Predictors of serious arrhythmic events in patients with nonischemic heart failure
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Risk stratification of serious arrhythmic events in patients with nonischemic heart failure (HF), beyond estimates of left ventricular ejection fraction (LVEF), remains an important clinical challenge. This study aims to determine the clinical value of different noninvasive and invasive tests as predictors of serious arrhythmic events in patients with nonischemic HF.
A prospective observational study was conducted including 106 nonischemic HF patients who underwent a comprehensive clinical and laboratory evaluation including two-dimensional echocardiography, 24-h Holter monitoring, cardiopulmonary exercise testing (CPX), and an invasive electrophysiological study. The study’s primary end-point was either syncope, appropriate therapy by implantable cardioverter-defibrillators, or sudden cardiac death.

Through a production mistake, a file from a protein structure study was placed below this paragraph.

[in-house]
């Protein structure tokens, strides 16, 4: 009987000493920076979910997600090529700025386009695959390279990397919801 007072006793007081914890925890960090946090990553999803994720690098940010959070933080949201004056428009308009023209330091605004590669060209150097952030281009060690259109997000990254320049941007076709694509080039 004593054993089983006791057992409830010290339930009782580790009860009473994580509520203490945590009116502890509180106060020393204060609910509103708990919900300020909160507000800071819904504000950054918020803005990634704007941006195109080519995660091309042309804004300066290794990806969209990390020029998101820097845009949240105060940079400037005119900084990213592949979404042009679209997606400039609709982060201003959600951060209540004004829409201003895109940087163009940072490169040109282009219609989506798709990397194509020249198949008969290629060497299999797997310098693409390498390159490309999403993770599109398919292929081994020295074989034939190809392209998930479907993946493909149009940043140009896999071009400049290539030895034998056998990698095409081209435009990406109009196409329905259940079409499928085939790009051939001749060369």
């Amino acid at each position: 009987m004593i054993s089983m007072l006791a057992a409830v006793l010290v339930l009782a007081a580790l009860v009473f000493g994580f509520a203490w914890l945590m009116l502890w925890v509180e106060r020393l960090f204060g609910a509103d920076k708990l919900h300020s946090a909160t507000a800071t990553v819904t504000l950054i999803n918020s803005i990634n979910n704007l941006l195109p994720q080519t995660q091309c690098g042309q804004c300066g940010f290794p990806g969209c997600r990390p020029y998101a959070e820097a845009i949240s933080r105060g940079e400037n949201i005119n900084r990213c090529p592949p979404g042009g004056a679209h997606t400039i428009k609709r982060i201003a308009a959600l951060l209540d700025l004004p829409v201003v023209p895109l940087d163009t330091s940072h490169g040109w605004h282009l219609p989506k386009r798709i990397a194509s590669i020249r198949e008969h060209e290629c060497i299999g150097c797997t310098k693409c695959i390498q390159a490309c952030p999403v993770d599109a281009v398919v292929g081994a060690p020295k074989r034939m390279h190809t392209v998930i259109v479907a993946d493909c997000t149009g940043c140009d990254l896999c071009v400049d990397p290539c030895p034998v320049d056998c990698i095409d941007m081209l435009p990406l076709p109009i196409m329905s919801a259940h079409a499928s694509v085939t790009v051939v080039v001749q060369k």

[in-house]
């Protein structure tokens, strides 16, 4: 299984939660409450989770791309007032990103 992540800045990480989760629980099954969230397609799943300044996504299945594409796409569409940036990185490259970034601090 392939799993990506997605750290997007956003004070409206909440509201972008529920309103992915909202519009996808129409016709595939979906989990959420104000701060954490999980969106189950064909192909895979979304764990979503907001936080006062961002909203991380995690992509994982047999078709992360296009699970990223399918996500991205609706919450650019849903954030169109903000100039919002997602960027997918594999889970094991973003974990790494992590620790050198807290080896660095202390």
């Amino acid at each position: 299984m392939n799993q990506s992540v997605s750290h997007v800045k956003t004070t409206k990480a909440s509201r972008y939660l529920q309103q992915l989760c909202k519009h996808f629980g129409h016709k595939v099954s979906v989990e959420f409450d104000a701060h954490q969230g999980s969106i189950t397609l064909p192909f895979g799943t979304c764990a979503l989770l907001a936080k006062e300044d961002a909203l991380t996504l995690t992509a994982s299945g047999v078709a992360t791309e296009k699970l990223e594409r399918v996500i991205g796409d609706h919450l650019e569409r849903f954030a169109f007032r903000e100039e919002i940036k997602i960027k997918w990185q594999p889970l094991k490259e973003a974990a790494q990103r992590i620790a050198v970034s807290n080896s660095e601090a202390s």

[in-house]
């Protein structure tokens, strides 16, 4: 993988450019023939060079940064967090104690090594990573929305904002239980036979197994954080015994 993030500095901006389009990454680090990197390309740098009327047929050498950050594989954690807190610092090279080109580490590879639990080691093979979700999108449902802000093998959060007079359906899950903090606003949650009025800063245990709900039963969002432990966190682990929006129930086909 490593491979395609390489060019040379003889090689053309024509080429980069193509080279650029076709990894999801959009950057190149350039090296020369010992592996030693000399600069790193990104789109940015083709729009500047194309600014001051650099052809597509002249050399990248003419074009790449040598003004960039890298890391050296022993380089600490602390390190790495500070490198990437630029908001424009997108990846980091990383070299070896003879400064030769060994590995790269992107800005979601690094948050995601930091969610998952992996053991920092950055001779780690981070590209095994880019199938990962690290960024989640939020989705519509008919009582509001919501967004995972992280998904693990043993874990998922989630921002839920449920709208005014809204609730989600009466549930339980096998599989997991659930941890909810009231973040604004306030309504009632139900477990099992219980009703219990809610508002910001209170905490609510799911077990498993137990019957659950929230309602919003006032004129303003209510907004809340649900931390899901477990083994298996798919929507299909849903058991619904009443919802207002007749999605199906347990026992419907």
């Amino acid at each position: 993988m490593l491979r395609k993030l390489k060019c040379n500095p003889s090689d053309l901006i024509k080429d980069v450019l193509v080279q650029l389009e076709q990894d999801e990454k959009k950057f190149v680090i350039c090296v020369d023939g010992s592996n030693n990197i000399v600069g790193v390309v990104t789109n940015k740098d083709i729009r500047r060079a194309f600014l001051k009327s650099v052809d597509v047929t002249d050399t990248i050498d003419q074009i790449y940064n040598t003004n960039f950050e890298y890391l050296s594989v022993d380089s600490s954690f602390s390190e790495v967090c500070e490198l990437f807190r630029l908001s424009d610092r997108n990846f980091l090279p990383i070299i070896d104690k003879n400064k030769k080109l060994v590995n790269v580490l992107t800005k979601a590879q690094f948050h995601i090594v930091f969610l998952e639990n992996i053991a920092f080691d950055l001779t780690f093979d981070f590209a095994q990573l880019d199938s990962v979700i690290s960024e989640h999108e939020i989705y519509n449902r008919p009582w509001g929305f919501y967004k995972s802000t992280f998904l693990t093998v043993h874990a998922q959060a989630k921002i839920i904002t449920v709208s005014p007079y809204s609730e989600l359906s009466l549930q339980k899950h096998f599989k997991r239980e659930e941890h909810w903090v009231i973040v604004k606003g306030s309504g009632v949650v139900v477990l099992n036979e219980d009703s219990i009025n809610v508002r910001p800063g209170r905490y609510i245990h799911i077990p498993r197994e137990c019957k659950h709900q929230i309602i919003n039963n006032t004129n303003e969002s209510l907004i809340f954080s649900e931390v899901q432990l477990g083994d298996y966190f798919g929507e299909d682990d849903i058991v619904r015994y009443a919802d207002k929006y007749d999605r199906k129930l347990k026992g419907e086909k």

During a mean follow-up of 704 ± 320 days, the primary end-point occurred in 15 patients (14.2%). In multivariable analysis, LV end-diastolic diameter >73 mm (hazard ratio [HR] 3.7; p = 0.016), exercise periodic breathing (EPB) on CPX (HR 2.88; p = 0.045), and non-sustained ventricular tachycardia (NSVT) ≥10 beats (HR 8.2; p < 0.01) remained independently associated with serious arrhythmic events. The positive predictive value of the presence of two of these predictors ranged from 44 to 100%. The absence of all three factors (n = 65, 61% of the sample) identified a subset of patients with low risk of future arrhythmic events, with a negative predictive value of 96.9%.
In this cohort study of nonischemic HF patients, LV dimension, EPB, and NSVT ≥10 beats were independent predictors of serious arrhythmic events. The presence or absence of these characteristics identified sub-groups of high and low risk of serious arrhythmic events, respectively.
KeywordsHeart failure Risk stratification Arrhythmia Sudden cardiac death
Compliance with ethical standards
This paper was supported in part by grants from FIPE-HCPA (Fundo de Incentivo a Pesquisa do Hospital de Clínicas de Porto Alegre) and CNPq (research scholarship to L.E.R).
Conflict of interest
The authors declare that they have no conflict of interest.
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